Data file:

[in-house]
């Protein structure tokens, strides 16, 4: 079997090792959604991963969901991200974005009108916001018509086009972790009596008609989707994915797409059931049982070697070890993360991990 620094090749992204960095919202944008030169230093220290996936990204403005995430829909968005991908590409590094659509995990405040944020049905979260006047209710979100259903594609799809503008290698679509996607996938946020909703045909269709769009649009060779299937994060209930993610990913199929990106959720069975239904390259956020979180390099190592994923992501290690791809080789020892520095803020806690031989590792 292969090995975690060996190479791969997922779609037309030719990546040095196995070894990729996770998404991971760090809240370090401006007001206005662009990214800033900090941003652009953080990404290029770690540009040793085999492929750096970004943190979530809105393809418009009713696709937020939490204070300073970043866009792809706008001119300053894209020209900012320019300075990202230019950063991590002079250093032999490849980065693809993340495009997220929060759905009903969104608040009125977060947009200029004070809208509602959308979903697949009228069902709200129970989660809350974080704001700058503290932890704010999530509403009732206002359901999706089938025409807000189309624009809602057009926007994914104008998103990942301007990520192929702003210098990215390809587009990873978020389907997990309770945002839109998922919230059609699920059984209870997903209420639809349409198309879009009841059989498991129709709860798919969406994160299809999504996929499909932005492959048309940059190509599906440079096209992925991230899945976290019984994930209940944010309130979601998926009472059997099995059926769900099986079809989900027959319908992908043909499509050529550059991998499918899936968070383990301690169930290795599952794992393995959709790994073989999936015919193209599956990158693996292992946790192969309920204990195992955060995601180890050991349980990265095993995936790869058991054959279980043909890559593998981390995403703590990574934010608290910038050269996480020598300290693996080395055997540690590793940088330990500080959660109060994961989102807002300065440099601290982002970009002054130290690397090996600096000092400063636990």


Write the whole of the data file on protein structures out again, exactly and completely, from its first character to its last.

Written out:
[in-house]
């Protein structure tokens, strides 16, 4: 079997090792959604991963969901991200974005009108916001018509086009972790009596008609989707994915797409059931049982070697070890993360991990 620094090749992204960095919202944008030169230093220290996936990204403005995430829909968005991908590409590094659509995990405040944020049905979260006047209710979100259903594609799809503008290698679509996607996938946020909703045909269709769009649009060779299937994060209930993610990913199929990106959720069975239904390259956020979180390099190592994923992501290690791809080789020892520095803020806690031989590792 292969090995975690060996190479791969997922779609037309030719990546040095196995070894990729996770998404991971760090809240370090401006007001206005662009990214800033900090941003652009953080990404290029770690540009040793085999492929750096970004943190979530809105393809418009009713696709937020939490204070300073970043866009792809706008001119300053894209020209900012320019300075990202230019950063991590002079250093032999490849980065693809993340495009997220929060759905009903969104608040009125977060947009200029004070809208509602959308979903697949009228069902709200129970989660809350974080704001700058503290932890704010999530509403009732206002359901999706089938025409807000189309624009809602057009926007994914104008998103990942301007990520192929702003210098990215390809587009990873978020389907997990309770945002839109998922919230059609699920059984209870997903209420639809349409198309879009009841059989498991129709709860798919969406994160299809999504996929499909932005492959048309940059190509599906440079096209992925991230899945976290019984994930209940944010309130979601998926009472059997099995059926769900099986079809989900027959319908992908043909499509050529550059991998499918899936968070383990301690169930290795599952794992393995959709790994073989999936015919193209599956990158693996292992946790192969309920204990195992955060995601180890050991349980990265095993995936790869058991054959279980043909890559593998981390995403703590990574934010608290910038050269996480020598300290693996080395055997540690590793940088330990500080959660109060994961989102807002300065440099601290982002970009002054130290690397090996600096000092400063636990």